Religious Nets in On Election Action

As issues and coverage heat up for 2012, faith-based channels join the fray
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As the 2012 election cycle gets set to kick into high gear, the usual suspects won’t be the only ones in on the coverage. Recognizing the importance of the races, religious and faith-based networks will channel their inner CNN through next November.

The National Religious Broadcasters—an international association of Christian radio and TV stations—plans to have every angle of the election covered, including both party conventions and election night. Craig Parshall, NRB senior VP/general counsel, says commercial stations “expect a jump in revenue” during the cycle.

NRB, which features both commercial and non-commercial (non-profit) stations, faces challenges with the latter, since they cannot by law endorse political candidates. “The [noncommercial stations] are still going to be talking about where candidates come down on issues,” says Parshall. Issues such as abortion and samesex marriage are two hot buttons for NRB station viewers. While those outlets cannot say “vote for Mr. X rather than Mrs. Y,” Parshall notes they will point to differences in candidates’ stances on those topics. “Some of our networks do a fairly comprehensive job of covering local races,” Parshall adds, noting that those can be just as important as the national elections.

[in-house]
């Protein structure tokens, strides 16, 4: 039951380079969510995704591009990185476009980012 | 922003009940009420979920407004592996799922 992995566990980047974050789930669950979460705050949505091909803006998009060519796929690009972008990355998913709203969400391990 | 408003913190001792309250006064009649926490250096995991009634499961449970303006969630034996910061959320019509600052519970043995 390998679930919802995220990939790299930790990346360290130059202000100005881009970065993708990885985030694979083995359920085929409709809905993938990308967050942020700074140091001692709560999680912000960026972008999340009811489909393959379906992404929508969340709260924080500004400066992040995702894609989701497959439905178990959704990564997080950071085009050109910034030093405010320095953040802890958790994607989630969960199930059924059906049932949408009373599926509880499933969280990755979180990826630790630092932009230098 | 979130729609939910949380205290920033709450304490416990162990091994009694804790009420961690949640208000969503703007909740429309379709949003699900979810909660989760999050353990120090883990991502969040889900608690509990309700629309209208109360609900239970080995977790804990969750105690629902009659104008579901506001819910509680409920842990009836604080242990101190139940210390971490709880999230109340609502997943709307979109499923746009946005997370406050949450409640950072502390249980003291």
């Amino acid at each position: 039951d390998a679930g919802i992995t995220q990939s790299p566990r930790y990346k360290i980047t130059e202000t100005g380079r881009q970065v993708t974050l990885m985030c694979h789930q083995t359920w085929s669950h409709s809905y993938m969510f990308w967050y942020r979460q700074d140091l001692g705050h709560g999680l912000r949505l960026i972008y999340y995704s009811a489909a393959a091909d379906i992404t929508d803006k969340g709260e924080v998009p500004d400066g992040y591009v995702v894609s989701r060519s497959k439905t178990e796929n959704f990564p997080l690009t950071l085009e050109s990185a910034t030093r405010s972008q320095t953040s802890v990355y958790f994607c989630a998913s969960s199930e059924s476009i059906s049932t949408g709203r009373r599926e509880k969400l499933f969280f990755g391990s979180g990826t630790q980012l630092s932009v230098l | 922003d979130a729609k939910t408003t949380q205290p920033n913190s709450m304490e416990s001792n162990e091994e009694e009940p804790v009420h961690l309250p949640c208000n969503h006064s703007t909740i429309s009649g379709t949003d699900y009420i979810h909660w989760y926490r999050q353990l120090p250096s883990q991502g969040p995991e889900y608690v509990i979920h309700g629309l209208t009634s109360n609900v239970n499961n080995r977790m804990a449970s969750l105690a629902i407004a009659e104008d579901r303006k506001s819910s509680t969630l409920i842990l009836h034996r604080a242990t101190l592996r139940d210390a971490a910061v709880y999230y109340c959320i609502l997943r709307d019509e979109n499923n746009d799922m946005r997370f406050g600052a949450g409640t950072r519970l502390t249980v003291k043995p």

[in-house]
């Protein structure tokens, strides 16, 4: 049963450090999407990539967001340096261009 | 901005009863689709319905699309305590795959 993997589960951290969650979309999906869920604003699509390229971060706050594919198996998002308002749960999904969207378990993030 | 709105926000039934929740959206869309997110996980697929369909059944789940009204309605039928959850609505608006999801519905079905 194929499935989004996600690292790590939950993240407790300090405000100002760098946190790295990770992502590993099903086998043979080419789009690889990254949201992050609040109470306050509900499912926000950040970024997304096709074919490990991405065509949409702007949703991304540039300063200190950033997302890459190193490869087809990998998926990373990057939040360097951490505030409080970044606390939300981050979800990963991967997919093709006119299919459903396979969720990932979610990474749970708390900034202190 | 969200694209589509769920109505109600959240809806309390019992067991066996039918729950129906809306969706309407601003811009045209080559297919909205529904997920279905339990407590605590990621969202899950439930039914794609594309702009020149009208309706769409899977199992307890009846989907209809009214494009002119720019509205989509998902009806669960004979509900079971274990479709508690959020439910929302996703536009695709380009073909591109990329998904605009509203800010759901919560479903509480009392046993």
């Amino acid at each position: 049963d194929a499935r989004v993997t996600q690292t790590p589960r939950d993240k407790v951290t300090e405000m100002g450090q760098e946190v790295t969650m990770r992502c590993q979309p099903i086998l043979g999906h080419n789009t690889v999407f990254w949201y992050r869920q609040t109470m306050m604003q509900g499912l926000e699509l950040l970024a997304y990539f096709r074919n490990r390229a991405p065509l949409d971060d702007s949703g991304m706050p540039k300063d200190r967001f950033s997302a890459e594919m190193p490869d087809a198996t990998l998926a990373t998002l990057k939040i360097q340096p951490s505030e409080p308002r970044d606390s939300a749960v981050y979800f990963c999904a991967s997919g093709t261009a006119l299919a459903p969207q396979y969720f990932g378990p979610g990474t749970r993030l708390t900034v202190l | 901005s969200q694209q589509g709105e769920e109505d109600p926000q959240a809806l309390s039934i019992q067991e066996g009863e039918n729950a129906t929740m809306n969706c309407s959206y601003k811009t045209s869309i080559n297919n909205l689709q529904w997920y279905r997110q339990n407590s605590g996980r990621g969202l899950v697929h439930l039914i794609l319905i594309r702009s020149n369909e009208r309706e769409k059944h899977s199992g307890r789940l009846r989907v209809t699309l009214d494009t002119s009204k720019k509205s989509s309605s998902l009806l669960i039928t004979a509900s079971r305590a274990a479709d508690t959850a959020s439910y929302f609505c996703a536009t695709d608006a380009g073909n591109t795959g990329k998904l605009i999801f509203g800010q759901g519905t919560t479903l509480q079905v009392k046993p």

One NRB nonprofit, the Christian Broadcasting Network, runs one-on-one interviews conducted with candidates by David Brody, CBN chief political correspondent, without any particular political slant. CBN CEO Gordon Robertson says that the purpose of The Brody File interviews is to give viewers an unbiased profile of each candidate, focusing on where they stand on issues that are important to CBN viewers. “We want to [interview] pretty much any of the ‘name’ candidates,” Robertson says.

Robertson also points out that the closeness of the individual races—particularly the GOP presidential nomination—factors into how many resources CBN puts into covering it, but the network does plan to report on both conventions.

Jewish network Shalom TV kicked off its election coverage last month with the AIPAC National Policy Conference in Washington. “The Jewish community is extremely active in American politics,” says network COO Bradford Hammer. “Courting Jewish support remains a strong priority for national candidates.”

Hammer adds that Shalom TV will also carry political speeches from the Jewish Federations of North America’s General Assembly and the Jewish Council for Public Affairs’ Plenum, as well as hopefully having candidates and officials in their studio. Shalom TV also details Israeli views of U.S. voter choices on Israel Speaks programs, involving Middle East pundits and policymakers.

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